Because lung adenocarcinoma represents the most common histological subtypes of lung cancer (this contains the A549 cell line), we further evaluated the pathological biomarkers of tumor growth and toxicity in A549 xenograft tumors. Tumor sections from the TRF group showed a decrease in mitotic events (Fig. 2M, N), reductions in the percentages of PCNA-positive nuclei (Fig. 2M, O), and Ki67-positive (Fig. 2M, P) compared to those from the control group, indicating remarkable mitigation of tumor-associated pathological proliferation. Moreover, we performed pathological examinations of both lung and liver tissues to evaluate safety and found no significant pathological signs indicative of toxic effects in the TRF group relative to the control group (Additional file 1: Fig. S2). Collectively, the results reveal that TRF inhibits tumor growth in xenograft lung tumorigenesis mouse models without imposing caloric restriction.
TRF suppresses lung tumorigenesis in urethane-administered mice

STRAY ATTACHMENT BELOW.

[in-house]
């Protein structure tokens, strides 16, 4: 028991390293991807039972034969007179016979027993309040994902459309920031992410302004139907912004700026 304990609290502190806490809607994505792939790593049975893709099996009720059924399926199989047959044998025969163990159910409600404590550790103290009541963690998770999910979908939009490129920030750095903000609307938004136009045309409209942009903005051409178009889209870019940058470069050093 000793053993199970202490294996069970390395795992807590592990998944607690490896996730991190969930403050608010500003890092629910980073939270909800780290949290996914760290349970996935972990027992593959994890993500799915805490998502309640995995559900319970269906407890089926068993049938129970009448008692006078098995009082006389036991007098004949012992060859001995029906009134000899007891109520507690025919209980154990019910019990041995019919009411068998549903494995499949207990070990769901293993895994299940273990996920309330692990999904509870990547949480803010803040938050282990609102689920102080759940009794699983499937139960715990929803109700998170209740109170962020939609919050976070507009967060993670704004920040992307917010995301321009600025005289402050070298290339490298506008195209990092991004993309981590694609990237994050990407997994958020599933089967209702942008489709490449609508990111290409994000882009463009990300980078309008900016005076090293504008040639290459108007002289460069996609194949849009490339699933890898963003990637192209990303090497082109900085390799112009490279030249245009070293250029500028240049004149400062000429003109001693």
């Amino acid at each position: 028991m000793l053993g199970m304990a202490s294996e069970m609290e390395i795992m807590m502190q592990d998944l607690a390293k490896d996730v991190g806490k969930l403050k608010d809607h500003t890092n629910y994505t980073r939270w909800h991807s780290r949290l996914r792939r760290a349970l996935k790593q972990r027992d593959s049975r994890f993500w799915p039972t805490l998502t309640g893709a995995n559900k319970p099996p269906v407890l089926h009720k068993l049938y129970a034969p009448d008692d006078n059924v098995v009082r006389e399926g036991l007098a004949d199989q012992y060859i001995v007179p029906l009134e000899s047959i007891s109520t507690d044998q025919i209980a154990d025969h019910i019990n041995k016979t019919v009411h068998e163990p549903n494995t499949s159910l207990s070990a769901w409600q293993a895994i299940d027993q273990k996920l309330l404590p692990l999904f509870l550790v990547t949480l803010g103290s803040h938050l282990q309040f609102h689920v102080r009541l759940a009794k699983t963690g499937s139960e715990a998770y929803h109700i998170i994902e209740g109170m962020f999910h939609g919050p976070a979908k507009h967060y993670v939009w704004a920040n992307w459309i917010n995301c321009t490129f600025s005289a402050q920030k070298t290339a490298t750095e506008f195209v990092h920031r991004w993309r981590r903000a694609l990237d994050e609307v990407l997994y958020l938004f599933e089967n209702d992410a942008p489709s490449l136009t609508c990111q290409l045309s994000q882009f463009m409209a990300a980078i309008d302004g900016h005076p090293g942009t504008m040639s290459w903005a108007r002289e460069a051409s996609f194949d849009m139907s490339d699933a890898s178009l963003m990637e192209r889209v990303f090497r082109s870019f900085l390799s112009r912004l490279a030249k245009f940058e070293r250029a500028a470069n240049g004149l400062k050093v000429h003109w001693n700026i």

To potentiate the prevention and treatment application of TRF in lung cancer patients, for whom lung cancer was commonly induced from chemical reagents exposure, we further determine whether the inhibitory effect of TRF on tumor growth is also observed in the chronic lung tumorigenesis model induced by chemical reagents of urethane. The C57BL/6 J mice in the control (fed an ad libitum control diet) and TRF groups (food access between ZT14 and ZT20) were randomized for treatment with saline or urethane by intraperitoneal injection every day for 10 consecutive weeks starting at 3 weeks control or TRF feeding, wherein the groups were as follows: saline-treated normal control (SNC), saline-treated TRF (STRF), urethane-treated normal control (UNC), and urethane-treated TRF (UTRF) (Fig. 3A). After a 15-week latency period, the experiment was ended (Fig. 3A). Analogous to the results in the xenograft mouse study, body weight was weakly but significantly decreased in the STRF and UTRF groups compared to the corresponding SNC and UNC groups, respectively, whereas food intake and organ weight relative to body weight showed no differences (Fig. 3B–D). The lung tumorigenesis model was successfully established, and the tumors in the UTRF group were smaller than those in the UNC group by gross examination (Fig. 3E) and histopathological examination (Fig. 3F). In addition, a gross pathological examination from this model further revealed that atypical adenomatous hyperplasia and papillary and solid adenoma were the two main pathological types (Fig. 3F), supported by our previous study . Compared with UNC mice, UTRF mice had significantly fewer lung tumors (Fig. 3G), indicating that TRF also effectively impedes tumorigenesis in this chemically induced lung cancer model.